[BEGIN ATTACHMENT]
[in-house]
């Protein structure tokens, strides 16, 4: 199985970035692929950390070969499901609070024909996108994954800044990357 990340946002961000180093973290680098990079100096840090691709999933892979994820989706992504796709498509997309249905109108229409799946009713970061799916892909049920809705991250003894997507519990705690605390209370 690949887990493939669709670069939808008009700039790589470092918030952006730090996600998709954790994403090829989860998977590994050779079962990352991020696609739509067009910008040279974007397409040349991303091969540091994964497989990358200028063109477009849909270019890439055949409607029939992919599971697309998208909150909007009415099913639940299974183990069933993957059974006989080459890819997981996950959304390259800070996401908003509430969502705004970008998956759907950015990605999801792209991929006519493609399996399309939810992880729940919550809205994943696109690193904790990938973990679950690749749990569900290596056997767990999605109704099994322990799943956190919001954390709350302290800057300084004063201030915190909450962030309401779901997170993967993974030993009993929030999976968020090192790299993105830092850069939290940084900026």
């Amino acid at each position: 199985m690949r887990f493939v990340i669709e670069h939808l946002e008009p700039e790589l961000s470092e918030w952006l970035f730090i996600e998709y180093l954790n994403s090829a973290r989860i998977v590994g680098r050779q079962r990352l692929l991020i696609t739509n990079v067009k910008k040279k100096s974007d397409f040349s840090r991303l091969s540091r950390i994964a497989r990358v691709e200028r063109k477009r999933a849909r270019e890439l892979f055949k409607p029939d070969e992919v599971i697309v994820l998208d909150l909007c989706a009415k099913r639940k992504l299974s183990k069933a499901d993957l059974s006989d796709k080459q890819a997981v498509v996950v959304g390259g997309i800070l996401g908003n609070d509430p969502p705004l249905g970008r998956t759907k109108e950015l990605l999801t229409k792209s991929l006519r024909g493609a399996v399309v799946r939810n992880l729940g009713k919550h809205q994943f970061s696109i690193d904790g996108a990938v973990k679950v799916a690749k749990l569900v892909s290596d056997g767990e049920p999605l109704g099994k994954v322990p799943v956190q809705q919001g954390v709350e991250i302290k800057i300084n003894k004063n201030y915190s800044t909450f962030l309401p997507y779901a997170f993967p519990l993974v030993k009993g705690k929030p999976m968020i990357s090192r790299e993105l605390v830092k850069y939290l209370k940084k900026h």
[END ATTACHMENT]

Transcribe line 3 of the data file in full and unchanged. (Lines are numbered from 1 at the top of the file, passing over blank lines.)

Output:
């Amino acid at each position: 199985m690949r887990f493939v990340i669709e670069h939808l946002e008009p700039e790589l961000s470092e918030w952006l970035f730090i996600e998709y180093l954790n994403s090829a973290r989860i998977v590994g680098r050779q079962r990352l692929l991020i696609t739509n990079v067009k910008k040279k100096s974007d397409f040349s840090r991303l091969s540091r950390i994964a497989r990358v691709e200028r063109k477009r999933a849909r270019e890439l892979f055949k409607p029939d070969e992919v599971i697309v994820l998208d909150l909007c989706a009415k099913r639940k992504l299974s183990k069933a499901d993957l059974s006989d796709k080459q890819a997981v498509v996950v959304g390259g997309i800070l996401g908003n609070d509430p969502p705004l249905g970008r998956t759907k109108e950015l990605l999801t229409k792209s991929l006519r024909g493609a399996v399309v799946r939810n992880l729940g009713k919550h809205q994943f970061s696109i690193d904790g996108a990938v973990k679950v799916a690749k749990l569900v892909s290596d056997g767990e049920p999605l109704g099994k994954v322990p799943v956190q809705q919001g954390v709350e991250i302290k800057i300084n003894k004063n201030y915190s800044t909450f962030l309401p997507y779901a997170f993967p519990l993974v030993k009993g705690k929030p999976m968020i990357s090192r790299e993105l605390v830092k850069y939290l209370k940084k900026h």